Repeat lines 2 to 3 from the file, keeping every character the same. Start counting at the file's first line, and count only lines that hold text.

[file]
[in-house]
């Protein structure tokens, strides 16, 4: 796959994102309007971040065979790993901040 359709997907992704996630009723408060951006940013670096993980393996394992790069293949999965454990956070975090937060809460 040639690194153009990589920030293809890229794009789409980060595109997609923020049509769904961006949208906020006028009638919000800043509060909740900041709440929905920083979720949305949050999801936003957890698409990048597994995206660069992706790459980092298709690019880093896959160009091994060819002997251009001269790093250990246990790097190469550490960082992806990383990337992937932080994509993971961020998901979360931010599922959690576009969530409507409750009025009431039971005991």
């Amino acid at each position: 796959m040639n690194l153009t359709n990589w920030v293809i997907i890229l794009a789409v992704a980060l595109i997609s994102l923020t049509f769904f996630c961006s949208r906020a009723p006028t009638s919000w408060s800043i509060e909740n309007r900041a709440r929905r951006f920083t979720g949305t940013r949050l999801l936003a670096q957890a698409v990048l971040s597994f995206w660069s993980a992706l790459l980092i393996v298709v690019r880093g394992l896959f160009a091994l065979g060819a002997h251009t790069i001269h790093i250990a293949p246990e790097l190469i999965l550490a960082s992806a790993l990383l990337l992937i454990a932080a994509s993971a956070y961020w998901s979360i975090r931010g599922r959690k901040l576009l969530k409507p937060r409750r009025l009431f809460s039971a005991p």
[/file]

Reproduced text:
């Protein structure tokens, strides 16, 4: 796959994102309007971040065979790993901040 359709997907992704996630009723408060951006940013670096993980393996394992790069293949999965454990956070975090937060809460 040639690194153009990589920030293809890229794009789409980060595109997609923020049509769904961006949208906020006028009638919000800043509060909740900041709440929905920083979720949305949050999801936003957890698409990048597994995206660069992706790459980092298709690019880093896959160009091994060819002997251009001269790093250990246990790097190469550490960082992806990383990337992937932080994509993971961020998901979360931010599922959690576009969530409507409750009025009431039971005991």
């Amino acid at each position: 796959m040639n690194l153009t359709n990589w920030v293809i997907i890229l794009a789409v992704a980060l595109i997609s994102l923020t049509f769904f996630c961006s949208r906020a009723p006028t009638s919000w408060s800043i509060e909740n309007r900041a709440r929905r951006f920083t979720g949305t940013r949050l999801l936003a670096q957890a698409v990048l971040s597994f995206w660069s993980a992706l790459l980092i393996v298709v690019r880093g394992l896959f160009a091994l065979g060819a002997h251009t790069i001269h790093i250990a293949p246990e790097l190469i999965l550490a960082s992806a790993l990383l990337l992937i454990a932080a994509s993971a956070y961020w998901s979360i975090r931010g599922r959690k901040l576009l969530k409507p937060r409750r009025l009431f809460s039971a005991p």